Furthermore, in order to remove one of the major obstacles of peace and defuse the insurgency, the UN Special Envoy, with a support from Washington , has encouraged the TFG Prime Minister, Nur Hassan Hussein, to sack the Mayor of Mogadishu Mohamed Omar Habeeb (aka Mohamed Dheere).

Mohamed Dheere is broadly recognized as one of the most vicious warlords and the most loyal enforcer of the brutal policies of the Ethiopian occupation. Following the news reports that he was sacked by the Prime Minister, thousands of Mogadishu residents took their jubilation to the streets. The action was not only seen as an olive branch to the people of Mogadishu who suffered under his reign, but as a first step toward eliminating the elements that radicalizes insurgency. Mohamed Dheere was not just loathed for his brutality, but for the provocation of his vulgar boast. It is no secret, Al-Shabaab– the militant wing of the defunct Islamic Courts Union– is now much fiercer and enjoys much more popularity than pre Christmas 2006 when the Ethiopian bombings started to drop in Mogadishu .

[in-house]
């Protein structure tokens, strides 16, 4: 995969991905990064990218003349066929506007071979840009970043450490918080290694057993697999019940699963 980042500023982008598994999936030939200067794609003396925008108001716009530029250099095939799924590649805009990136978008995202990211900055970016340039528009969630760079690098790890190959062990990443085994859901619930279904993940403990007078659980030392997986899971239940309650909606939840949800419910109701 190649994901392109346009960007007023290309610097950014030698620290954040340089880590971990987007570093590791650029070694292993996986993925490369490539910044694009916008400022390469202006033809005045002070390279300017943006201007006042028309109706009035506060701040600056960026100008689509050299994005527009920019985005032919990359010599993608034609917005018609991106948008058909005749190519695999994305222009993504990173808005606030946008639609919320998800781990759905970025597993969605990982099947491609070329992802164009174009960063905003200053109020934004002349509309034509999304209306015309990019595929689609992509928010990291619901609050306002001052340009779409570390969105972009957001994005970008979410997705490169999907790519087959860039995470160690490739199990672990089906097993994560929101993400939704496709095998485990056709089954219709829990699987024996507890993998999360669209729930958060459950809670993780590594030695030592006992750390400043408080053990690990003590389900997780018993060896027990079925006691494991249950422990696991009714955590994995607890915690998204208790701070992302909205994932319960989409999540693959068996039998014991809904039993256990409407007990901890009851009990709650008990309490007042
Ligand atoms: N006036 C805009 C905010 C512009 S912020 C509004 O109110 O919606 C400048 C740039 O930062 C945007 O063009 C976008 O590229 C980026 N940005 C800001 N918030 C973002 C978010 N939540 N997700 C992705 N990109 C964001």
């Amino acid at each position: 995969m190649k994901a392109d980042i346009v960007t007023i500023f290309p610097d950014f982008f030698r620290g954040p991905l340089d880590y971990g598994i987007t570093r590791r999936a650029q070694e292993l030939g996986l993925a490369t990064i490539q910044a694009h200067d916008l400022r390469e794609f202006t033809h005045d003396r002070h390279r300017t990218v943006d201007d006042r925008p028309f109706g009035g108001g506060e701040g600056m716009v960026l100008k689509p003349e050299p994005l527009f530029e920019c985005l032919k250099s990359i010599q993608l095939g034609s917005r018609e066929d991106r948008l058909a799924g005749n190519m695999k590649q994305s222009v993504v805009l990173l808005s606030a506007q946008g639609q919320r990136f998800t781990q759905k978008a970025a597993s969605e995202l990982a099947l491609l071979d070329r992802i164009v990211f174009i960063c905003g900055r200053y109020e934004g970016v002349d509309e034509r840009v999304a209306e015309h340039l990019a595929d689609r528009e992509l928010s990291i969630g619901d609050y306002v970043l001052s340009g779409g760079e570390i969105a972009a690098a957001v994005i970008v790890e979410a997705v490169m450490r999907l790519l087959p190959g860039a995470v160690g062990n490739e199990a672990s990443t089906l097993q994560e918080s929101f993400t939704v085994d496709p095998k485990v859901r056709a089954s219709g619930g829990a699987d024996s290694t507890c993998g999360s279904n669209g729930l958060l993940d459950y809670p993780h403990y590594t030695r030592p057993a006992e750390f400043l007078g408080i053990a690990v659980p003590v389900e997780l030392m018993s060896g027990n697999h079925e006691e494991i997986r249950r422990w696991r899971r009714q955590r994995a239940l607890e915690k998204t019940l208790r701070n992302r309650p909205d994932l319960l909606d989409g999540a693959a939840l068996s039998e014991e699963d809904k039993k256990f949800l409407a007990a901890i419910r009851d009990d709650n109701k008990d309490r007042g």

However, this seemingly sound strategy has apparently offended another external actor- the Ethiopian occupation. Therefore, before the Mayor could clear his highly protected compound, he was reinstated by the TFG President, Abdullahi Yusuf- their mutual clan-based hatred notwithstanding.

Immediately following the announcement of the reinstatement, eleven pro Ethiopia TFG cabinet ministers have submitted their resignations. These resignations were not, in any way, a protest against the reinstatement; rather, they were against one of the main pillars that sustain the occupation.

As the old adage goes: in politics, nothing happens at random! These ministers were herded to topple Prime Minister Hussein’s government. And, once again, both Washington and Eritrea–the remote control influencers–are reminded who has the capacity to make the ultimate decisions in Somalia. In the mean time, the worst humanitarian crisis in the world continues to get worse.